presented by Reagle Music Theatre
book by Joseph Stein and a score by Jerry Bock and Sheldon Harnick
based on the stories by Sholem Aleichem
directed by Kirby Ward
choreography by Jerome Robbins, recreated by Susan M. Chebookjian
music directed by Dan Rodriguez
conducted by Jeffrey Leonard
July 11th – July 21st, 2013
Reagle Music Theatre Facebook Page
Review by Craig Idlebrook
(Waltham) The tradition of Jewish wit has been honed through years of hardship, and the best productions of Fiddler on the Roof capture that teetering line between joy and pain. It’s not an easy task. To pull it off, you need an expert master of ceremonies to play Tevye, the central protagonist; through his lens, we are pulled into the world of a hardscrabble Jewish village eking out an existence on the margins of pre-revolutionary Russia. The task is made more difficult by the fact that the 1971 film version of the play features an iconic portrayal of Tevye by Israeli actor Chaim Topol. Topol kills it with an original scene-chewing performance, creating a man at once both larger than life and lost in the currents of change. To go down Topol’s beaten path for Tevye is folly, even though that is what most audience-members expect, and many productions succumb to this error.
Luckily, Reagle Theatre’s production of Fiddler answers the challenge with Scott Wahle, who provides an evocative performance that is breathtaking in its command of the stage. Wahle creates his own deep and unique portrait of Tevye, and through it we can capture a glimpse of Jewish wit at its finest. From the moment he walks onstage, Wahle’s Tevye swerves quickly and seamlessly between vaudevillian, philosophical, joyous and heartbroken. Wahle holds back when we expect his portrayal to go over the top and pushes when it will surprise us. From Wahle’s portrayal, we see that this play is one long version of The Giving Tree, as Tevye watches the gulf between his plans and reality widen, and all he can do is accept it and give away his most precious and sacred possessions. Perhaps the most touching moments of the play are when Tevye is alone on stage, lobbying, teasing, pleading and cursing his God, yet knowing none of his protestations will change a thing.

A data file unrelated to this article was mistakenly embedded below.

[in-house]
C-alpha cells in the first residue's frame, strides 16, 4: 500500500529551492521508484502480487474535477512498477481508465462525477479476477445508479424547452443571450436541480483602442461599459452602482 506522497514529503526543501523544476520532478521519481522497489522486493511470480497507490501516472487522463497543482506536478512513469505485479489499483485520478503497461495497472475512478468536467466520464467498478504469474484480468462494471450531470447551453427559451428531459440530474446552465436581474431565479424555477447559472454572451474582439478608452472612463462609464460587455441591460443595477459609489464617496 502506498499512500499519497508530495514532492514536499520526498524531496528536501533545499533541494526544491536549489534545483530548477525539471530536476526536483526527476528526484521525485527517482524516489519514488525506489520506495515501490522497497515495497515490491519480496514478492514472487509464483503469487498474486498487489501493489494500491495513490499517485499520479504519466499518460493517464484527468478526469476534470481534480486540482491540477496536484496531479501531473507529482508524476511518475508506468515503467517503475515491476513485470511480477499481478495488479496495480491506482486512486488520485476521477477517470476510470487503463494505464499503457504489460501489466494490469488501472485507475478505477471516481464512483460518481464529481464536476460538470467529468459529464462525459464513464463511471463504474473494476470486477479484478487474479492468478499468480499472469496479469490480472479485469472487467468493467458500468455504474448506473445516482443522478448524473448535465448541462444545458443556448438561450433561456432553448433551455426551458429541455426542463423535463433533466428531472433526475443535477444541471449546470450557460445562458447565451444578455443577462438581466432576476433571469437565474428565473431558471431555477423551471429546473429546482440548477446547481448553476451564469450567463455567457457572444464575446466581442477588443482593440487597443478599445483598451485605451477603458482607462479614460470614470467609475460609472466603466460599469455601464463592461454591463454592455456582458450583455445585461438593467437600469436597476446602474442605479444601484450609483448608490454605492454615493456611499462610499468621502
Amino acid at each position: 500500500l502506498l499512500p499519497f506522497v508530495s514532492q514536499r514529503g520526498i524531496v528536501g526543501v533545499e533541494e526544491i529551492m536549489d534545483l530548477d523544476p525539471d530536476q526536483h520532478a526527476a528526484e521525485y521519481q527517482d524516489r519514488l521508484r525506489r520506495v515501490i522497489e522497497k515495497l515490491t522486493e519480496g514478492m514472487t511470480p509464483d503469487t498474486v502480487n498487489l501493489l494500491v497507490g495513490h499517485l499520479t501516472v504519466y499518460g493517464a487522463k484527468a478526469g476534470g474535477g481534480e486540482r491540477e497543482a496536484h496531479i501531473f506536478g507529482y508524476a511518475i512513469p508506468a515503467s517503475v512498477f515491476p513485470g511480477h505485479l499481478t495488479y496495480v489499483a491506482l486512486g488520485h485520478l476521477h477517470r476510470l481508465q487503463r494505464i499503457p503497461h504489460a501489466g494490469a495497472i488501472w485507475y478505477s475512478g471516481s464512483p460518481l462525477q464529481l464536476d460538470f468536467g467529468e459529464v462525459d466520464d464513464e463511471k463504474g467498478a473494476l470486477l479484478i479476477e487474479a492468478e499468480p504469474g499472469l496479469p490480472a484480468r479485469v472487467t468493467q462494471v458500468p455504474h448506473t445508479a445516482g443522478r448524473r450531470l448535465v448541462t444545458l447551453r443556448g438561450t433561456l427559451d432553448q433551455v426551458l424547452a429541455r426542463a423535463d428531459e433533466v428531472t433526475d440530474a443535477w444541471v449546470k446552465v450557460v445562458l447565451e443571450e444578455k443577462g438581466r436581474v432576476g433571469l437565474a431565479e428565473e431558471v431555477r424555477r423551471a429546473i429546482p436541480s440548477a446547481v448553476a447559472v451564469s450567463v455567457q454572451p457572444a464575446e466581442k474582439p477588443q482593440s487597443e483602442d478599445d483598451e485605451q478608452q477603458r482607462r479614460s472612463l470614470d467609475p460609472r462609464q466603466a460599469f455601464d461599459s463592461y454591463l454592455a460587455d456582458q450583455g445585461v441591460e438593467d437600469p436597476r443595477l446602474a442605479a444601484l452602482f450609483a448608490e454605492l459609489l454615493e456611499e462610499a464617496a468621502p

Wahle is the metronome of this play, keeping a playful beat, and the orchestra that surrounds him almost always keeps up. The best supporting actor of this talented cast might actually be Steve Gilliam’s topsy-turvy set design. Gilliam creates a visceral and grounded village with mismatched, weathered clapboards, but then frames the scene with a playful, colorful border reminiscent of some of the best artwork by illustrator Simms Taback.
There are many pillars in this cast who help Wahle and Gilliam erect this play’s tent. Peter Mill is the best among these, creating a wide-eyed, scared and hungry tailor in Motel, whose puzzled earnestness makes him a joy to watch. Nora Fox, Gillian Mariner Gordon and Alexa Lebersfeld create a showstopping moment in the song “Matchmaker, Matchmaker,” as Tevye’s three oldest daughters begin the song joyously as if they are preparing for a ball, and then slow down as they realize tradition seals their fate. In the end, the song feels like a sweet funeral march.
Not everything works; Daniel Forest Sullivan mistakenly goes for earnest rather than revolutionary as Perchik, for example, unintentionally doubling the character of Motel. Because of this, Perchik lacks the piped piper feel needed to pull one of Tevye’s daughters, Hodel (Gillian Mariner Gordon), away from the strong pull of tradition. And some of the stage crew might need a brush-up on the perils of audience sightlines. But even the moments that don’t work in this play feel authentic, as this production eschews perfection for earnestness and fun. The strong cast, good show-numbers and energetic choreography always keep us laughing to keep from crying.